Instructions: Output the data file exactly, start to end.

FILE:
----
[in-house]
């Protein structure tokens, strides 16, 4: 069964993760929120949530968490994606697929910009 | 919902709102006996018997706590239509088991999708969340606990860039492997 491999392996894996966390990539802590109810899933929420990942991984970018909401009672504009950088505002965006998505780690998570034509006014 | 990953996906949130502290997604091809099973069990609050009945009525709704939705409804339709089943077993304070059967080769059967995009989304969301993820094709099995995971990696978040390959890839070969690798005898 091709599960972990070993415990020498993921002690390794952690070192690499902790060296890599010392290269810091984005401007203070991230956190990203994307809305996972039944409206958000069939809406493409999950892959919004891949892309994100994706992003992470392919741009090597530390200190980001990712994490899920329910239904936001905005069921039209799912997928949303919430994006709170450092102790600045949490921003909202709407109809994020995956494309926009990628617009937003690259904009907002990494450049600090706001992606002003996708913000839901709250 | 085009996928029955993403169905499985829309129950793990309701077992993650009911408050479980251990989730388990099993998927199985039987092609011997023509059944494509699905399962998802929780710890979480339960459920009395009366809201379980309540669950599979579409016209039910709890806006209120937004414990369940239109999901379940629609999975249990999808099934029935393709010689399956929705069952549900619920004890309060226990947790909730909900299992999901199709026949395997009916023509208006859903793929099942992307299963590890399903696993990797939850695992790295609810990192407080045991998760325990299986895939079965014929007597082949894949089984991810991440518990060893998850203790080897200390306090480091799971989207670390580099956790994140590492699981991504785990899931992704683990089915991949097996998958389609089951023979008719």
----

[in-house]
């Protein structure tokens, strides 16, 4: 069964993760929120949530968490994606697929910009 | 919902709102006996018997706590239509088991999708969340606990860039492997 491999392996894996966390990539802590109810899933929420990942991984970018909401009672504009950088505002965006998505780690998570034509006014 | 990953996906949130502290997604091809099973069990609050009945009525709704939705409804339709089943077993304070059967080769059967995009989304969301993820094709099995995971990696978040390959890839070969690798005898 091709599960972990070993415990020498993921002690390794952690070192690499902790060296890599010392290269810091984005401007203070991230956190990203994307809305996972039944409206958000069939809406493409999950892959919004891949892309994100994706992003992470392919741009090597530390200190980001990712994490899920329910239904936001905005069921039209799912997928949303919430994006709170450092102790600045949490921003909202709407109809994020995956494309926009990628617009937003690259904009907002990494450049600090706001992606002003996708913000839901709250 | 085009996928029955993403169905499985829309129950793990309701077992993650009911408050479980251990989730388990099993998927199985039987092609011997023509059944494509699905399962998802929780710890979480339960459920009395009366809201379980309540669950599979579409016209039910709890806006209120937004414990369940239109999901379940629609999975249990999808099934029935393709010689399956929705069952549900619920004890309060226990947790909730909900299992999901199709026949395997009916023509208006859903793929099942992307299963590890399903696993990797939850695992790295609810990192407080045991998760325990299986895939079965014929007597082949894949089984991810991440518990060893998850203790080897200390306090480091799971989207670390580099956790994140590492699981991504785990899931992704683990089915991949097996998958389609089951023979008719």